Almost 150 years ago, the Rex Organization was created to orchestrate a citywide Mardi Gras party to impress the grand duke of Russia, who was visiting during Carnival season, and to boost the city's tourism economy. The School of Design, which, to this day, is responsible for Rex's parade, branded Rex "King of Carnival." They published "proclamations" in newspapers to convince the entire city to drape their balconies with purple, green, and gold. Since then, those colors have come to symbolize New Orleans, in general, and our Mardi Gras, specifically, the world over.
No one is really sure why these colors were selected, although, to be on brand, they certainly would have to convey kingliness. Gold may seem like an obvious choice, but purple and green also have a long-established association with royalty and status. Why would particular colors be more associated with wealth, power, and stability than others? Some colors are rare in nature, and making color requires natural resources. As any painter or designer would tell you, wielding color is expensive. Purple and green require all three primary colors, which makes our Mardi Gras palette the epitome of opulence in itself.
Purple pigment from manganese and hematite powder first appeared in cave paintings between 18,000 and 27,000 years ago. However, it is Tyrian Purple dye that likely kickstarted purple's imperial reputation. The word purple itself is rooted in the Latin term purpura, for the mollusk that produces the color. It takes 10,000 to 250,000 snails to manufacture a single gram of Tyrian Purple. That's enough dye to tint a single sleeve, which, even today, will cost you over $2,700. Only the most elite royals accented their garments with, for example, stripes of purple—so, the bigger the stripe, the more powerful the person.
But beyond being costly, the actual color of Tyrian Purple dye is unpredictable. Ranging from indigos and blues to mauve, every batch is different. Manufacturing stable and safe pigments and dyes is no easy task, and both purple and green pigments have been particularly troublesome in the making. Ancient Egyptians used malachite to paint their god of fertility, rebirth, and the underworld, Osiris, green, but the pigment turned black over time. Ancient Romans discovered that they could soak copper plates in wine to create verdigris, but verdigris not only turns brown or black over time, but it is also toxic to the artisans producing it.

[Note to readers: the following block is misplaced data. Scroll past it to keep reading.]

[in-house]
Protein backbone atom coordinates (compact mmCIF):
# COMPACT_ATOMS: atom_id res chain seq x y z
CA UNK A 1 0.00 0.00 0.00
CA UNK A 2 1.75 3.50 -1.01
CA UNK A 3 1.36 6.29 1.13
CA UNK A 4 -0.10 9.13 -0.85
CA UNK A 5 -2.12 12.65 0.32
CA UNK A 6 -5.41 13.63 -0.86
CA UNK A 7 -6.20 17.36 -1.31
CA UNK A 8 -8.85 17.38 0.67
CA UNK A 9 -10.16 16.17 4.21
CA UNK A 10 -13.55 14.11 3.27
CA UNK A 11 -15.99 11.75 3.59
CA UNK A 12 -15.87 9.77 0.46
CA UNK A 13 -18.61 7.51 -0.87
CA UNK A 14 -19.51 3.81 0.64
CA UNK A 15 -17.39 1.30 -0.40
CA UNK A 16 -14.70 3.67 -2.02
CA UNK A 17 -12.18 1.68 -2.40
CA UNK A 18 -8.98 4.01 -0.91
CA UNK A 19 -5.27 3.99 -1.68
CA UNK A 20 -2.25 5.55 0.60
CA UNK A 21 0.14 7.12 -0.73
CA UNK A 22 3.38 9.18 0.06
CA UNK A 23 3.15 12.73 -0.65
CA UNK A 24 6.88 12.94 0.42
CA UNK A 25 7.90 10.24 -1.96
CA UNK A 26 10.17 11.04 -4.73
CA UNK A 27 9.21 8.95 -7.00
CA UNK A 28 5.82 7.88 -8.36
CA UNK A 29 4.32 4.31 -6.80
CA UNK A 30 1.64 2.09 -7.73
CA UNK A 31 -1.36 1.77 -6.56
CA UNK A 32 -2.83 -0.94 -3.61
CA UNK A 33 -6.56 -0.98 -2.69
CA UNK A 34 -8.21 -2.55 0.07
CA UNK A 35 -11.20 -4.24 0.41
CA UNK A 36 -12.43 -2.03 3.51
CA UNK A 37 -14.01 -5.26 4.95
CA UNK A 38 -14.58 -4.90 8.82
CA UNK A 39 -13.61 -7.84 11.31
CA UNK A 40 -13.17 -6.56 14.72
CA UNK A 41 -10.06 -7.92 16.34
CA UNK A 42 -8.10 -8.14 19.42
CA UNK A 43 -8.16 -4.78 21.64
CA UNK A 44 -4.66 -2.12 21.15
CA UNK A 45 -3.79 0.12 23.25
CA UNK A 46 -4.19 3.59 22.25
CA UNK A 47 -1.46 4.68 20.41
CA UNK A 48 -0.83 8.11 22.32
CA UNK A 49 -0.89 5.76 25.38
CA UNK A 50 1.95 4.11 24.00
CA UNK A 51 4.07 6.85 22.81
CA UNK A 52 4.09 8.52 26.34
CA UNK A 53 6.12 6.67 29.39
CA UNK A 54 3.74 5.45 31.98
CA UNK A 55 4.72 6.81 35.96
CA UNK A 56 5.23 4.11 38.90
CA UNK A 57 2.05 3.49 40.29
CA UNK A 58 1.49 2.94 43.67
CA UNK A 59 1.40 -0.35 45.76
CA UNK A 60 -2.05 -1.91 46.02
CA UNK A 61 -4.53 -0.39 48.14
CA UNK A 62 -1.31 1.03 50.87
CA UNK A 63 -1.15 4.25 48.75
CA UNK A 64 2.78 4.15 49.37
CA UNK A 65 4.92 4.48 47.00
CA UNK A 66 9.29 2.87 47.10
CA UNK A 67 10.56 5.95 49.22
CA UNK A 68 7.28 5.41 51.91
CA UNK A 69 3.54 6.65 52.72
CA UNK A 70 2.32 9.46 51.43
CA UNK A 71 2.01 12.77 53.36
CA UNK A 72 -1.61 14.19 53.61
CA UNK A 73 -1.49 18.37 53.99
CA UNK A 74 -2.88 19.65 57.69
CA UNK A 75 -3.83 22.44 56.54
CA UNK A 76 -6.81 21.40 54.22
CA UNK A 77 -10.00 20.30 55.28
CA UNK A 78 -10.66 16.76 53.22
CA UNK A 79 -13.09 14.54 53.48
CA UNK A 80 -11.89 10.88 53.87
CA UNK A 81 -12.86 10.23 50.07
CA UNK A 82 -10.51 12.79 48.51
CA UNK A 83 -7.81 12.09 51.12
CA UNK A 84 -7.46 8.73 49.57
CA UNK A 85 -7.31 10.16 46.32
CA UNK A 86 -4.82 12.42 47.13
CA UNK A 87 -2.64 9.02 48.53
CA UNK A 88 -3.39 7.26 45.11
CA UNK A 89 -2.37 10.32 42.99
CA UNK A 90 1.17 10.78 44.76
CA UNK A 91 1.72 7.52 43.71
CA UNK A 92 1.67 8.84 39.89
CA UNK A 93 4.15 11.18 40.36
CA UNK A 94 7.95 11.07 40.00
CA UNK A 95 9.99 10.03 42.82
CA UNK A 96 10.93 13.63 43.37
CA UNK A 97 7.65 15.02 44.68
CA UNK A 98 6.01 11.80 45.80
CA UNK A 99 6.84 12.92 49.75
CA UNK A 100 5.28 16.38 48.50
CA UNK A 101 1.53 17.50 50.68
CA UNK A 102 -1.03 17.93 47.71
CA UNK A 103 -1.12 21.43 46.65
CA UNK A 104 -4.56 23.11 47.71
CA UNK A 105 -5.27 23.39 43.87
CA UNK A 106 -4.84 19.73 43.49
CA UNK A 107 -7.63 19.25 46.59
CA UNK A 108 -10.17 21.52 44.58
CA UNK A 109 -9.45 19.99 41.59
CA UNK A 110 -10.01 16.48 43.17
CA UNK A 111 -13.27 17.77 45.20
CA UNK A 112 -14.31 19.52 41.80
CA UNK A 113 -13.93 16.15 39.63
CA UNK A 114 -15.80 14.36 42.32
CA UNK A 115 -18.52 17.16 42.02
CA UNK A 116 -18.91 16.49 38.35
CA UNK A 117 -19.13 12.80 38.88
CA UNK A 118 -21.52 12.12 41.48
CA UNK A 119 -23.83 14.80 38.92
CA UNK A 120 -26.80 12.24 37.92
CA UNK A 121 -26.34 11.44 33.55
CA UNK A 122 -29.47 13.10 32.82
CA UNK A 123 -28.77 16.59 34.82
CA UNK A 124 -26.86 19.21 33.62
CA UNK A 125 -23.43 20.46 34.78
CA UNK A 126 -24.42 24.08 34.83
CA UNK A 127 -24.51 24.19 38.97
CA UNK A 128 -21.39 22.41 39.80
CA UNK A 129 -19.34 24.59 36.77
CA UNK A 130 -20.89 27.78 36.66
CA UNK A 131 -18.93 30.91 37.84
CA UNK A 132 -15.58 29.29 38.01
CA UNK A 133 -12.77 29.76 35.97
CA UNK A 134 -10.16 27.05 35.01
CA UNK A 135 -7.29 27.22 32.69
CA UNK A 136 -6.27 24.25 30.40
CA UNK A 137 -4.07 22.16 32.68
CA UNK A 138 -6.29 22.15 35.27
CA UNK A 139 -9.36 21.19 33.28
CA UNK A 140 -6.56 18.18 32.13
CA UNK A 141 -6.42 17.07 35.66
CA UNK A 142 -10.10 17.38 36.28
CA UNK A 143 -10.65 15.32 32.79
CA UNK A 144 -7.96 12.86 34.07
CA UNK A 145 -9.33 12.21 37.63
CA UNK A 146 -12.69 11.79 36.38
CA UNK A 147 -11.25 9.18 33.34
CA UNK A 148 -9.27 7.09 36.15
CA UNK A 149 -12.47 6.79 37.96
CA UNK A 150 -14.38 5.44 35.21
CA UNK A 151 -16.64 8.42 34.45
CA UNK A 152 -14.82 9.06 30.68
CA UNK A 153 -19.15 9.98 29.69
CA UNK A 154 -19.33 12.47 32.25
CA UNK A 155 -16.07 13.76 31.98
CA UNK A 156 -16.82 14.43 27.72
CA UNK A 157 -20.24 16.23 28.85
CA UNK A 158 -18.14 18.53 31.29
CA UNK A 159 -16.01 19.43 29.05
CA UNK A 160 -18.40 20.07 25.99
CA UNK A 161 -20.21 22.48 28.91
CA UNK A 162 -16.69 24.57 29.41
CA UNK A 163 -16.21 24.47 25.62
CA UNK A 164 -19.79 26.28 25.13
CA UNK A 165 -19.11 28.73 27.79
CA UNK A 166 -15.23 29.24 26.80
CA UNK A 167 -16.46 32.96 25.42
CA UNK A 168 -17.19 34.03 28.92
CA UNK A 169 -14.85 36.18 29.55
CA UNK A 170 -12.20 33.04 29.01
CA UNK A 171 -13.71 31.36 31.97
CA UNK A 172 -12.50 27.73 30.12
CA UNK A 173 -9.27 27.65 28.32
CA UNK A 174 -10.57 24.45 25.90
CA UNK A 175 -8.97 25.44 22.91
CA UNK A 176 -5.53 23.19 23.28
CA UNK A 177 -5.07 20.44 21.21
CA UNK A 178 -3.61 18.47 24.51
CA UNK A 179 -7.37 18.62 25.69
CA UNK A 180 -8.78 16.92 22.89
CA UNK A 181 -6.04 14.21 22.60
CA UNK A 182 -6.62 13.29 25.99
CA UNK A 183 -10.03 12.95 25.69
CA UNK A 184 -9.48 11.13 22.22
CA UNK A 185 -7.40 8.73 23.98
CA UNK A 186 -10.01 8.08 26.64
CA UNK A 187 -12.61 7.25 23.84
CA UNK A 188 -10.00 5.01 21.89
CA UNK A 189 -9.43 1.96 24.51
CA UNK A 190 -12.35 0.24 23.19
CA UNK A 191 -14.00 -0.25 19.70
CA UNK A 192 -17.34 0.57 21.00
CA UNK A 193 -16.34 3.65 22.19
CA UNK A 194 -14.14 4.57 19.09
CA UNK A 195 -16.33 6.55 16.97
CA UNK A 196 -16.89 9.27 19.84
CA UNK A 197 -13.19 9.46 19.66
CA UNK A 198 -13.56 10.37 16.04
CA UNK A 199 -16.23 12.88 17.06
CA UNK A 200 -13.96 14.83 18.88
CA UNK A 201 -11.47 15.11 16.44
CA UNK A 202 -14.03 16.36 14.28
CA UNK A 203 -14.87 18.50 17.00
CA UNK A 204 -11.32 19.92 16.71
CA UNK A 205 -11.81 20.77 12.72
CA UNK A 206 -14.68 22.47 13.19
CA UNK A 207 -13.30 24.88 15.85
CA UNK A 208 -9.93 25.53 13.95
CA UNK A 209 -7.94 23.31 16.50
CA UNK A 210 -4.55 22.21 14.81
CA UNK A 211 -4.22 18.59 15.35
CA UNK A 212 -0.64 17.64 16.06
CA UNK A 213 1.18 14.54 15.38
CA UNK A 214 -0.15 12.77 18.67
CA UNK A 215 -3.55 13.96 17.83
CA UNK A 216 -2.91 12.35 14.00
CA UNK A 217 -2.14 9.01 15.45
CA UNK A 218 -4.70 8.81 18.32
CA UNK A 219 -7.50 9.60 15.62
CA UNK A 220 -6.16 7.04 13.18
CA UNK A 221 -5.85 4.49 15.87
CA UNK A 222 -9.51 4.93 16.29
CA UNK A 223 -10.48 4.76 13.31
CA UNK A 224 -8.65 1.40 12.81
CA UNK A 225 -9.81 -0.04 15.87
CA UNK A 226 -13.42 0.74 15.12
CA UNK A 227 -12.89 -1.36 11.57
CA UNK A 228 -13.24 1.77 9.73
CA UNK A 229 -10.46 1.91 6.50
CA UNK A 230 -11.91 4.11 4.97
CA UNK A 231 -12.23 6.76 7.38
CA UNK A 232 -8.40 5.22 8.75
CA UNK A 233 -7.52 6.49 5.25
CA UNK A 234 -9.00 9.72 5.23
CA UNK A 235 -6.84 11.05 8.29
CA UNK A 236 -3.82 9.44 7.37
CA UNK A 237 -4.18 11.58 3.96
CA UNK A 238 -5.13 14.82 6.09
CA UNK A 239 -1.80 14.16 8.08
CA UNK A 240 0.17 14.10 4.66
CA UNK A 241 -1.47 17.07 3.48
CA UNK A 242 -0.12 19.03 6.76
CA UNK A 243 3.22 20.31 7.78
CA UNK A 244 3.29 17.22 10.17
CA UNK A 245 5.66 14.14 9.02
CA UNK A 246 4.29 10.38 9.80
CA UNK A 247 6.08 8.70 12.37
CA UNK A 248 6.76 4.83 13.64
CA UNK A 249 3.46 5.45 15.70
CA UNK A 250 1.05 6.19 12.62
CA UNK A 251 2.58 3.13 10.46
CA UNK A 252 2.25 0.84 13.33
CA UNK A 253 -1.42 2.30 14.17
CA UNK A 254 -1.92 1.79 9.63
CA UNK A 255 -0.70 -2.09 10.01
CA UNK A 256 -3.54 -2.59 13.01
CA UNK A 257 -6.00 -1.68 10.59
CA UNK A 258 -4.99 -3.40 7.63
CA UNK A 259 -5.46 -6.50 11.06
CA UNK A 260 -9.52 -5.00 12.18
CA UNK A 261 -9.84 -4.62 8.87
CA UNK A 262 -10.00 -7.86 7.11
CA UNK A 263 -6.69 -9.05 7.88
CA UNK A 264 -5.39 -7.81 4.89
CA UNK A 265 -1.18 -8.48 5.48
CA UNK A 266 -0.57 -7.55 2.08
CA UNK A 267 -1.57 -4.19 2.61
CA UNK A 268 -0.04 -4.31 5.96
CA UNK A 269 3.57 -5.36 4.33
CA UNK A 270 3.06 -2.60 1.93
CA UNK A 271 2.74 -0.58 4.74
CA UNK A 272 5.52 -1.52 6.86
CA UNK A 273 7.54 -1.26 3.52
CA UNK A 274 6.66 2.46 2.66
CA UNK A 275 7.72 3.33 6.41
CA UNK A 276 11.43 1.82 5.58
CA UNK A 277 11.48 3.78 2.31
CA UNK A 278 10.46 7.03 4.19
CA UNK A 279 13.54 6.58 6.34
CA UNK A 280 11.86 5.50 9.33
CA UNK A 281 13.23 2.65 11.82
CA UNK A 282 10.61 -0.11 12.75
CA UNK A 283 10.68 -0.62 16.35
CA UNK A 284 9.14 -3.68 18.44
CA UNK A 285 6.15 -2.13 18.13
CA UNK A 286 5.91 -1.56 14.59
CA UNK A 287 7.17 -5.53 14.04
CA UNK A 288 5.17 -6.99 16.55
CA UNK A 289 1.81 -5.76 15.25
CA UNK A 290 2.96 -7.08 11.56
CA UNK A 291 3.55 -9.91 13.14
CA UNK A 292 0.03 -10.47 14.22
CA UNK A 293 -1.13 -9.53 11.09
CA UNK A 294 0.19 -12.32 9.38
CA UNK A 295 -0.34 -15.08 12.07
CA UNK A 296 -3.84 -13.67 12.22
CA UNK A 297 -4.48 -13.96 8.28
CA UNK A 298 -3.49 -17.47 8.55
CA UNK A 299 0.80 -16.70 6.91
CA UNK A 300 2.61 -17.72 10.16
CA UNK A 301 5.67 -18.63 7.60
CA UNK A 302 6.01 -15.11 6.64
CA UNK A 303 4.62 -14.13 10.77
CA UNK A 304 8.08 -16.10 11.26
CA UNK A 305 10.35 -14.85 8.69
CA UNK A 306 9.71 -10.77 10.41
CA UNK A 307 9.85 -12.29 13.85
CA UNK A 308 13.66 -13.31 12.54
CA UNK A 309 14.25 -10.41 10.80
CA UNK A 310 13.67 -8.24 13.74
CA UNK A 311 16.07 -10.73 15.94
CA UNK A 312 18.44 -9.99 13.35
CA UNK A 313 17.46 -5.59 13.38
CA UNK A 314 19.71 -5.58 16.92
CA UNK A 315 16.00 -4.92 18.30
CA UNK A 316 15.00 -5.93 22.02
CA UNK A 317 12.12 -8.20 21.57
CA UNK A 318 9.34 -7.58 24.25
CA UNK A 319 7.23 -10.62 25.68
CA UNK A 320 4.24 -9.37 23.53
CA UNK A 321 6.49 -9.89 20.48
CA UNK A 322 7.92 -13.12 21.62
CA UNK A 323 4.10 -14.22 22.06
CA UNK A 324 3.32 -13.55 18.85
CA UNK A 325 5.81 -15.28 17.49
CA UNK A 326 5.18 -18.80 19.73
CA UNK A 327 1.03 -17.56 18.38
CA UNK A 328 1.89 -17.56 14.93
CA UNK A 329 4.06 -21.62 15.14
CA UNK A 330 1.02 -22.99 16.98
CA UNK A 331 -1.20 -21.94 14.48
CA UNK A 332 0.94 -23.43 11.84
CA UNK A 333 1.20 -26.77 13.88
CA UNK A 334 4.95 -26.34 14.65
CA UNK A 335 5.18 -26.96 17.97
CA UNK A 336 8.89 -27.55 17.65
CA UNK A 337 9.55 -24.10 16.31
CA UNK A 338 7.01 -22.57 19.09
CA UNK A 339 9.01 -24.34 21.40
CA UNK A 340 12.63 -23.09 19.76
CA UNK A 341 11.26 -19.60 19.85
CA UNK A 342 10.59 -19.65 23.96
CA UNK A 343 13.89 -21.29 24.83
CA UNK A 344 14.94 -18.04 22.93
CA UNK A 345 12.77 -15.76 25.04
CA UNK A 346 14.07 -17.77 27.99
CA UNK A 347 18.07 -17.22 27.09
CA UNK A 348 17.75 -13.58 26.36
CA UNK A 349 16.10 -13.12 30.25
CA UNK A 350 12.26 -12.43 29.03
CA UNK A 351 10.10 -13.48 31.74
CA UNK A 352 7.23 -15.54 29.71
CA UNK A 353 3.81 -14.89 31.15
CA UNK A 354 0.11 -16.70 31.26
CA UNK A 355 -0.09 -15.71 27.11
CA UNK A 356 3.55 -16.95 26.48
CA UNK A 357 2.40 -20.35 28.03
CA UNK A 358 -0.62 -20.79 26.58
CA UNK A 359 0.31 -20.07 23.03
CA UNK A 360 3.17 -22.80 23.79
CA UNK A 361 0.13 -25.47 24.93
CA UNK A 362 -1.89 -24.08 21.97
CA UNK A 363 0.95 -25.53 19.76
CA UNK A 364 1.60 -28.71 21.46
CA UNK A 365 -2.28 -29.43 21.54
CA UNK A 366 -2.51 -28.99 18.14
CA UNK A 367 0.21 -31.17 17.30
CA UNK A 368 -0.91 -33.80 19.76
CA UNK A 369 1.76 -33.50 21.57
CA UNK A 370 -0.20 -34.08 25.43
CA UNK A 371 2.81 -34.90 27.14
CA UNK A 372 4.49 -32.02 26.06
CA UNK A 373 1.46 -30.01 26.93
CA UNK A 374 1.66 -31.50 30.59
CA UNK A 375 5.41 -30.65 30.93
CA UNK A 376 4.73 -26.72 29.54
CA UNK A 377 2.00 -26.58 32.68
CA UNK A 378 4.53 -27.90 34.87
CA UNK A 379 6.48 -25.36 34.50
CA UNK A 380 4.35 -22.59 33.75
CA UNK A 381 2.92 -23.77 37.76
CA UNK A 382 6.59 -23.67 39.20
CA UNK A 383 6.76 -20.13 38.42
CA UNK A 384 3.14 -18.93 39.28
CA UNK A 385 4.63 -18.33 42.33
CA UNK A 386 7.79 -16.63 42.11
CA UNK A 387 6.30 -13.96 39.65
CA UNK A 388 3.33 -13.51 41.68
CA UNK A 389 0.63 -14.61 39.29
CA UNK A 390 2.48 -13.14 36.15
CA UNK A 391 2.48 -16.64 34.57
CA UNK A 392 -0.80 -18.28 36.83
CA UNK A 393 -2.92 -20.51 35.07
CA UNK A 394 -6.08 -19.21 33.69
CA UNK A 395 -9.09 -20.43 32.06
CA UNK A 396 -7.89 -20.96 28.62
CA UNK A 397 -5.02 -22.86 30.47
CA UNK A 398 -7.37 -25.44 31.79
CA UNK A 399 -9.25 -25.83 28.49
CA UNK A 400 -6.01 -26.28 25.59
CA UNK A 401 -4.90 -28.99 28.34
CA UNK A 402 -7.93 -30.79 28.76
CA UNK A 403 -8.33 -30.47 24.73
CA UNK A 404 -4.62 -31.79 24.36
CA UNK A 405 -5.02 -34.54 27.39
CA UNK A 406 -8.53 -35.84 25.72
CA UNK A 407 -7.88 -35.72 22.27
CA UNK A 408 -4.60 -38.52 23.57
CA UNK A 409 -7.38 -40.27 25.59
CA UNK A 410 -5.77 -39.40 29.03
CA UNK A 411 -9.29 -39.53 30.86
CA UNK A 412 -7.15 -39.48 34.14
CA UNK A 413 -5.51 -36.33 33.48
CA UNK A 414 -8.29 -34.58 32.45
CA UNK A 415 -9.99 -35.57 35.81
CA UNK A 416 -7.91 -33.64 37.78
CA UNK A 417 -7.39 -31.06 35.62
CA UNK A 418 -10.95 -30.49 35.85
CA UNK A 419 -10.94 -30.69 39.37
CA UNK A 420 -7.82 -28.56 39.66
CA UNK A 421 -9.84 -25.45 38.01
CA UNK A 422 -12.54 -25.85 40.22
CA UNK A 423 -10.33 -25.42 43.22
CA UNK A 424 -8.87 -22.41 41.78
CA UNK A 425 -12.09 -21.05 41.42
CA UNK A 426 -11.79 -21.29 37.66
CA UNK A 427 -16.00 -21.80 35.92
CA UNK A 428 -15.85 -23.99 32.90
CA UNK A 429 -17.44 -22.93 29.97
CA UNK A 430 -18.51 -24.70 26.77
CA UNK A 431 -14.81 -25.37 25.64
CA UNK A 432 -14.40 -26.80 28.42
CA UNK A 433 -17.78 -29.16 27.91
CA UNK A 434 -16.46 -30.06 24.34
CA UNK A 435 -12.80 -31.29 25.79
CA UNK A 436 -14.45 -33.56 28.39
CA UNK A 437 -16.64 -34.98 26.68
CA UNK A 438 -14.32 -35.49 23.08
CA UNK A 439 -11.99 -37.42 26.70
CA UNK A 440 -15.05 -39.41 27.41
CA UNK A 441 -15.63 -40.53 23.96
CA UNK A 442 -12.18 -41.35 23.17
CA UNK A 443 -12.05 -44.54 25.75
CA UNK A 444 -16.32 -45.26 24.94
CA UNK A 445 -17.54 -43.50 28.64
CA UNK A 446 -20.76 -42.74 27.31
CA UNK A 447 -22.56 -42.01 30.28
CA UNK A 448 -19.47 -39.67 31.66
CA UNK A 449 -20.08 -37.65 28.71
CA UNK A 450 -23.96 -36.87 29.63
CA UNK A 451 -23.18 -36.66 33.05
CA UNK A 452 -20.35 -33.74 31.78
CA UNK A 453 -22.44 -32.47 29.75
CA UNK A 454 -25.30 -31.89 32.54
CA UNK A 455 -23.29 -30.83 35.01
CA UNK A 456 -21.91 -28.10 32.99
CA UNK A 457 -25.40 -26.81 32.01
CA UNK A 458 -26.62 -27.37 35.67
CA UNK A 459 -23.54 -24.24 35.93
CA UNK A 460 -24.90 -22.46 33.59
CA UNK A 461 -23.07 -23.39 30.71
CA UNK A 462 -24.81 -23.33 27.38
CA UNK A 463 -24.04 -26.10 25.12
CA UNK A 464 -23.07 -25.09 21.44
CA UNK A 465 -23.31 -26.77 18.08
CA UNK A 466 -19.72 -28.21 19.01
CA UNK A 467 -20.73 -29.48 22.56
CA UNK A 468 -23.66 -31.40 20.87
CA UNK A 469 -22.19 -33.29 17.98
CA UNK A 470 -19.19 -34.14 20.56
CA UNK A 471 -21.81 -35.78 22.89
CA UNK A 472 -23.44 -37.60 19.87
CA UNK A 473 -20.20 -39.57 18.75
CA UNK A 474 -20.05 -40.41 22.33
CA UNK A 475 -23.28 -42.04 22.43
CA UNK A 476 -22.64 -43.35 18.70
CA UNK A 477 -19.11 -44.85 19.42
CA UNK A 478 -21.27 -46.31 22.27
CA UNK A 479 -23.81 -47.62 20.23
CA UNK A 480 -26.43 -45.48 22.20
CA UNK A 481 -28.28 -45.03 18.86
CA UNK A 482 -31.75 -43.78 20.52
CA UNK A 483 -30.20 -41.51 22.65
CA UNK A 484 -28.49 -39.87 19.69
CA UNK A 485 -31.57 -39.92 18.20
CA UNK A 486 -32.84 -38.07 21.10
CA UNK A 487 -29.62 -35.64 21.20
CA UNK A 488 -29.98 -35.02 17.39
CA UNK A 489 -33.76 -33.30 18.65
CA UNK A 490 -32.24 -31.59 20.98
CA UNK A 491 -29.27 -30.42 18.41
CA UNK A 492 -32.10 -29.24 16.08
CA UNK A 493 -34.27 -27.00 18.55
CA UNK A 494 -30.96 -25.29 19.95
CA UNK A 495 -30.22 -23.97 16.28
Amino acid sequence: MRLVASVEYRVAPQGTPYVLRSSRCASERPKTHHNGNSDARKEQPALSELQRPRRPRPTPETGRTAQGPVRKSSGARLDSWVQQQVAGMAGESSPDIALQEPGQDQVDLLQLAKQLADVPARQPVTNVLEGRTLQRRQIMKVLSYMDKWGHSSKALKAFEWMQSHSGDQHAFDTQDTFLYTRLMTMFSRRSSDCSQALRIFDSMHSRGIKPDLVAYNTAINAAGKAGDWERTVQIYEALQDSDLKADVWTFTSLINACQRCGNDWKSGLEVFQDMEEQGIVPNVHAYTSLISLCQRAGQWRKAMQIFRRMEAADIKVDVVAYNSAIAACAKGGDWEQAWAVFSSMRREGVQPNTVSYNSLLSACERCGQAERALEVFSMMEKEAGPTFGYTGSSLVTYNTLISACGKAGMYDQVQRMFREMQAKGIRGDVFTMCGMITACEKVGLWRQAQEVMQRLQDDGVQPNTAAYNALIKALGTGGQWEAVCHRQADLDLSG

Wielding color, then, is costly in other ways. At the end of the 18th century, a chemist synthesized Scheele's Green, a bright green pigment made with the deadly poison arsenite. Legends of women being killed by poison in their dresses come from the real-life horrors of cloth being dyed with Scheele's Green. Wallpaper treated with the pigment made children sick, and some even believe it caused Napoleon's death. The first synthetic purple, Perkin's Mauve, also contained arsenic, as did Paris Green, which replaced Scheele's Green and is thought to have caused widespread illness among artists in the 19th century.
Thankfully, there are safer forms of pigment available today, so every person who lives in or visits New Orleans can don purple, green, and gold—or at least yellow gold. One of the oldest pigments wielded by humans is ochre. Ochres are non-toxic clay- and plant-based pigments, easy to make at home. It isn't precious gold metal, but yellow ochre, the color that appears on our contemporary Mardi Gras flags and t-shirts, that is associated with contemporary Carnival culture in New Orleans. The color of the imperishable sun and of pollen in spring flowers, yellow gold is associated more with seasonal renewal and divinity than ruling classes.
When paired with yellow gold as opposed to precious metal, purple and green take on other more obvious pagan and Catholic connotations. Egypt's god of the underworld, painted green, embodied the earth's ability to resurrect each year. Dionysus (Bacchus), god of purple wine and the green vine, dies and is resurrected each year as well—and it is the springtime rituals of Dionysian cults that evolved into Carnival. Corresponding with Easter, Mardi Gras, too, is a celebration of rebirth each spring, when the sun makes its awesome comeback, the earth blooms green, and, in New Orleans, giant irises (in a hue of Tyrian Purple) blossom once again.
Most locals will tell you that our Mardi Gras colors stand for justice, faith, and power (purple, green, and gold, respectively), but it is important to note that these colors were not picked because of their symbolic significance. It wasn't until 1892—50 years after the original branding event—that Rex rebranded Mardi Gras's palette with the parade theme "Symbolism of Colors." Symbolism aside, it was Impressionist artists—with their preferences for violet, marigold, and emerald—who made the palette wildly popular, both then and now.
Trends and symbolic associations may change, but our Mardi Gras brand of purple, green, and gold has only become more relevant to New Orleans's cultural identity. Purple, in particular, in the 20th century, became associated with civil rights and countercultural movements: Women's Suffrage in the early 1900s, the LGBT activists of Lavender Menace in the 1960s, and the psychedelic social, music, and artistic uprising of the 1960s and 1970s. Royalty and divinity, it seems, have less to do with riches and gold and more to do with being creatively fruitful and having the ability to bounce back. What better brand could possibly exist for New Orleans?